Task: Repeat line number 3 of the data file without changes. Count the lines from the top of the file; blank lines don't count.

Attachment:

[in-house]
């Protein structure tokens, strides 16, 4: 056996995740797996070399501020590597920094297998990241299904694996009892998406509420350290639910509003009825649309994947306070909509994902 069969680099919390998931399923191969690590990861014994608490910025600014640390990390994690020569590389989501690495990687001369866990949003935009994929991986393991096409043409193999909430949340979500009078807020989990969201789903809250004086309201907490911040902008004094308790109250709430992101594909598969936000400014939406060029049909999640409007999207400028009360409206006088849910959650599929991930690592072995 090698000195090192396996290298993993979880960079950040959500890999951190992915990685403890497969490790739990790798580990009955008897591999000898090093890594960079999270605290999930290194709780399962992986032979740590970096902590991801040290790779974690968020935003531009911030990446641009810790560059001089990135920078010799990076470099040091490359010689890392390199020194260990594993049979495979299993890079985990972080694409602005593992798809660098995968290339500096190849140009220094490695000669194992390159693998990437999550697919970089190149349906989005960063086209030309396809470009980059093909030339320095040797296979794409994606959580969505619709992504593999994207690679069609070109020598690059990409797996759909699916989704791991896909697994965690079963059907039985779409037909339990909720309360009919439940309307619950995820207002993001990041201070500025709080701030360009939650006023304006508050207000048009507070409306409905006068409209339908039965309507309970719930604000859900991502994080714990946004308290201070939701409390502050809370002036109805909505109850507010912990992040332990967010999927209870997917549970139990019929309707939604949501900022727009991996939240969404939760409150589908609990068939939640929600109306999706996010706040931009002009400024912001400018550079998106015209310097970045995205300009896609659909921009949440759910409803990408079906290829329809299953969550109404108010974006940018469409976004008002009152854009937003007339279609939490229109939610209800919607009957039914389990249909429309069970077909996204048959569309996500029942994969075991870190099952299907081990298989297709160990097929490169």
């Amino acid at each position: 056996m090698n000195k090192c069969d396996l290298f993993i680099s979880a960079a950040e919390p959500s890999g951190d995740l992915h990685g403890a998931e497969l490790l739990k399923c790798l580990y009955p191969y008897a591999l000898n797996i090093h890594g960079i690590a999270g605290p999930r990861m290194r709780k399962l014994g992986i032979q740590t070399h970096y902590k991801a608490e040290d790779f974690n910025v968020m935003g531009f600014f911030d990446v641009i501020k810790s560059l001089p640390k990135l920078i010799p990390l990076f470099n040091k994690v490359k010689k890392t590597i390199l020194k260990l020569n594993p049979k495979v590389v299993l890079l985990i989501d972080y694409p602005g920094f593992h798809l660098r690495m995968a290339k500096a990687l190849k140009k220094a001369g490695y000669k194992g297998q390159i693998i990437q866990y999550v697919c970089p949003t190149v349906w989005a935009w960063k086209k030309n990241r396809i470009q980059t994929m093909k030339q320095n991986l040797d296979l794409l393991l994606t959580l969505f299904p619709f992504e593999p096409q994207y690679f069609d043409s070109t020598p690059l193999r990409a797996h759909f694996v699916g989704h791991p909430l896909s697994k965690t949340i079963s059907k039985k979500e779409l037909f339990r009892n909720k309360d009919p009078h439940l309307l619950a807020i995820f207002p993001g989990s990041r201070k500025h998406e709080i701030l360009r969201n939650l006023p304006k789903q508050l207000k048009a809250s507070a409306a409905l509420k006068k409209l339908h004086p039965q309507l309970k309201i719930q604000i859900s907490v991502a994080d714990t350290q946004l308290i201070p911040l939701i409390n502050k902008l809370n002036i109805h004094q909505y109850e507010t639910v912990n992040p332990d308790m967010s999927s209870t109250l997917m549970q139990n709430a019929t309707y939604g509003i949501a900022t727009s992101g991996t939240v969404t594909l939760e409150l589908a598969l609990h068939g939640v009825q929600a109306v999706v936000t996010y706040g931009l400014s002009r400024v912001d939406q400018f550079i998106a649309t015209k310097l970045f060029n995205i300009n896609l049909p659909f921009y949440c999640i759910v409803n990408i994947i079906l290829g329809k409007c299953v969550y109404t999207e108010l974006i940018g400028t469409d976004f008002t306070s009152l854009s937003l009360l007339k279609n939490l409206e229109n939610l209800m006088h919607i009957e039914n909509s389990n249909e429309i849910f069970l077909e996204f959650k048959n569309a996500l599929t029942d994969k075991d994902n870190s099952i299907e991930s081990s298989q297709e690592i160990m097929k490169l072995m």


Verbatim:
């Amino acid at each position: 056996m090698n000195k090192c069969d396996l290298f993993i680099s979880a960079a950040e919390p959500s890999g951190d995740l992915h990685g403890a998931e497969l490790l739990k399923c790798l580990y009955p191969y008897a591999l000898n797996i090093h890594g960079i690590a999270g605290p999930r990861m290194r709780k399962l014994g992986i032979q740590t070399h970096y902590k991801a608490e040290d790779f974690n910025v968020m935003g531009f600014f911030d990446v641009i501020k810790s560059l001089p640390k990135l920078i010799p990390l990076f470099n040091k994690v490359k010689k890392t590597i390199l020194k260990l020569n594993p049979k495979v590389v299993l890079l985990i989501d972080y694409p602005g920094f593992h798809l660098r690495m995968a290339k500096a990687l190849k140009k220094a001369g490695y000669k194992g297998q390159i693998i990437q866990y999550v697919c970089p949003t190149v349906w989005a935009w960063k086209k030309n990241r396809i470009q980059t994929m093909k030339q320095n991986l040797d296979l794409l393991l994606t959580l969505f299904p619709f992504e593999p096409q994207y690679f069609d043409s070109t020598p690059l193999r990409a797996h759909f694996v699916g989704h791991p909430l896909s697994k965690t949340i079963s059907k039985k979500e779409l037909f339990r009892n909720k309360d009919p009078h439940l309307l619950a807020i995820f207002p993001g989990s990041r201070k500025h998406e709080i701030l360009r969201n939650l006023p304006k789903q508050l207000k048009a809250s507070a409306a409905l509420k006068k409209l339908h004086p039965q309507l309970k309201i719930q604000i859900s907490v991502a994080d714990t350290q946004l308290i201070p911040l939701i409390n502050k902008l809370n002036i109805h004094q909505y109850e507010t639910v912990n992040p332990d308790m967010s999927s209870t109250l997917m549970q139990n709430a019929t309707y939604g509003i949501a900022t727009s992101g991996t939240v969404t594909l939760e409150l589908a598969l609990h068939g939640v009825q929600a109306v999706v936000t996010y706040g931009l400014s002009r400024v912001d939406q400018f550079i998106a649309t015209k310097l970045f060029n995205i300009n896609l049909p659909f921009y949440c999640i759910v409803n990408i994947i079906l290829g329809k409007c299953v969550y109404t999207e108010l974006i940018g400028t469409d976004f008002t306070s009152l854009s937003l009360l007339k279609n939490l409206e229109n939610l209800m006088h919607i009957e039914n909509s389990n249909e429309i849910f069970l077909e996204f959650k048959n569309a996500l599929t029942d994969k075991d994902n870190s099952i299907e991930s081990s298989q297709e690592i160990m097929k490169l072995m």